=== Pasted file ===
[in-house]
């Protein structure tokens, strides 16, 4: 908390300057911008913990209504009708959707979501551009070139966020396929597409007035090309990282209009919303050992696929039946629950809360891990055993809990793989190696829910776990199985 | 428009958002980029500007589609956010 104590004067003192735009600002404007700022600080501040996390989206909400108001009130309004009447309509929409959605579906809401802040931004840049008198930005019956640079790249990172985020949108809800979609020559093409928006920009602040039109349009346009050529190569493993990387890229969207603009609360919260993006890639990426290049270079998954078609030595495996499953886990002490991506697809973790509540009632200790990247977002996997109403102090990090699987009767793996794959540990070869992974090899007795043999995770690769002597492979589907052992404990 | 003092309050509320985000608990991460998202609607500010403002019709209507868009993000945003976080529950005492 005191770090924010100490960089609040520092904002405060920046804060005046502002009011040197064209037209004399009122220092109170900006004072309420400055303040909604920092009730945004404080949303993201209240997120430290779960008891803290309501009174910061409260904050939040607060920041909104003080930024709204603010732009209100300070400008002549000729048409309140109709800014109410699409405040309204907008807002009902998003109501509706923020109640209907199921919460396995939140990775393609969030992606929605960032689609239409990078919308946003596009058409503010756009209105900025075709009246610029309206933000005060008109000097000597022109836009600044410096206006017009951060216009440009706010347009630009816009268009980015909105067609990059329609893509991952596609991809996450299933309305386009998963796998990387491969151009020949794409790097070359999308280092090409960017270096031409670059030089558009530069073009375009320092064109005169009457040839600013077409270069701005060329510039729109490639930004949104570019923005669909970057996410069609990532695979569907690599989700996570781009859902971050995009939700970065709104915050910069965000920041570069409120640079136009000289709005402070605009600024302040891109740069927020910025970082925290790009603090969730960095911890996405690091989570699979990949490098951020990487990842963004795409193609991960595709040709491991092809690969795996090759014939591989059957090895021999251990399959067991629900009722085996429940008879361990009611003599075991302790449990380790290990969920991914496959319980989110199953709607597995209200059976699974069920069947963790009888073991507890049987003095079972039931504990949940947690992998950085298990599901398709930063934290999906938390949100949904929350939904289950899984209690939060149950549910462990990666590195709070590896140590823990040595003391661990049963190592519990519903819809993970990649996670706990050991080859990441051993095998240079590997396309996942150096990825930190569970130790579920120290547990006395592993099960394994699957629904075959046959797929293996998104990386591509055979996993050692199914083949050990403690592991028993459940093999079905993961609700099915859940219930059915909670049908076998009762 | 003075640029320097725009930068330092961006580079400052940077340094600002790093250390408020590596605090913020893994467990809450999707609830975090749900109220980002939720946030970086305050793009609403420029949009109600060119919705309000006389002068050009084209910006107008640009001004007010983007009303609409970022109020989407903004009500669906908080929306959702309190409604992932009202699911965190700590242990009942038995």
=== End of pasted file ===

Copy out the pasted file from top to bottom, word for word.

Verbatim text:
[in-house]
């Protein structure tokens, strides 16, 4: 908390300057911008913990209504009708959707979501551009070139966020396929597409007035090309990282209009919303050992696929039946629950809360891990055993809990793989190696829910776990199985 | 428009958002980029500007589609956010 104590004067003192735009600002404007700022600080501040996390989206909400108001009130309004009447309509929409959605579906809401802040931004840049008198930005019956640079790249990172985020949108809800979609020559093409928006920009602040039109349009346009050529190569493993990387890229969207603009609360919260993006890639990426290049270079998954078609030595495996499953886990002490991506697809973790509540009632200790990247977002996997109403102090990090699987009767793996794959540990070869992974090899007795043999995770690769002597492979589907052992404990 | 003092309050509320985000608990991460998202609607500010403002019709209507868009993000945003976080529950005492 005191770090924010100490960089609040520092904002405060920046804060005046502002009011040197064209037209004399009122220092109170900006004072309420400055303040909604920092009730945004404080949303993201209240997120430290779960008891803290309501009174910061409260904050939040607060920041909104003080930024709204603010732009209100300070400008002549000729048409309140109709800014109410699409405040309204907008807002009902998003109501509706923020109640209907199921919460396995939140990775393609969030992606929605960032689609239409990078919308946003596009058409503010756009209105900025075709009246610029309206933000005060008109000097000597022109836009600044410096206006017009951060216009440009706010347009630009816009268009980015909105067609990059329609893509991952596609991809996450299933309305386009998963796998990387491969151009020949794409790097070359999308280092090409960017270096031409670059030089558009530069073009375009320092064109005169009457040839600013077409270069701005060329510039729109490639930004949104570019923005669909970057996410069609990532695979569907690599989700996570781009859902971050995009939700970065709104915050910069965000920041570069409120640079136009000289709005402070605009600024302040891109740069927020910025970082925290790009603090969730960095911890996405690091989570699979990949490098951020990487990842963004795409193609991960595709040709491991092809690969795996090759014939591989059957090895021999251990399959067991629900009722085996429940008879361990009611003599075991302790449990380790290990969920991914496959319980989110199953709607597995209200059976699974069920069947963790009888073991507890049987003095079972039931504990949940947690992998950085298990599901398709930063934290999906938390949100949904929350939904289950899984209690939060149950549910462990990666590195709070590896140590823990040595003391661990049963190592519990519903819809993970990649996670706990050991080859990441051993095998240079590997396309996942150096990825930190569970130790579920120290547990006395592993099960394994699957629904075959046959797929293996998104990386591509055979996993050692199914083949050990403690592991028993459940093999079905993961609700099915859940219930059915909670049908076998009762 | 003075640029320097725009930068330092961006580079400052940077340094600002790093250390408020590596605090913020893994467990809450999707609830975090749900109220980002939720946030970086305050793009609403420029949009109600060119919705309000006389002068050009084209910006107008640009001004007010983007009303609409970022109020989407903004009500669906908080929306959702309190409604992932009202699911965190700590242990009942038995």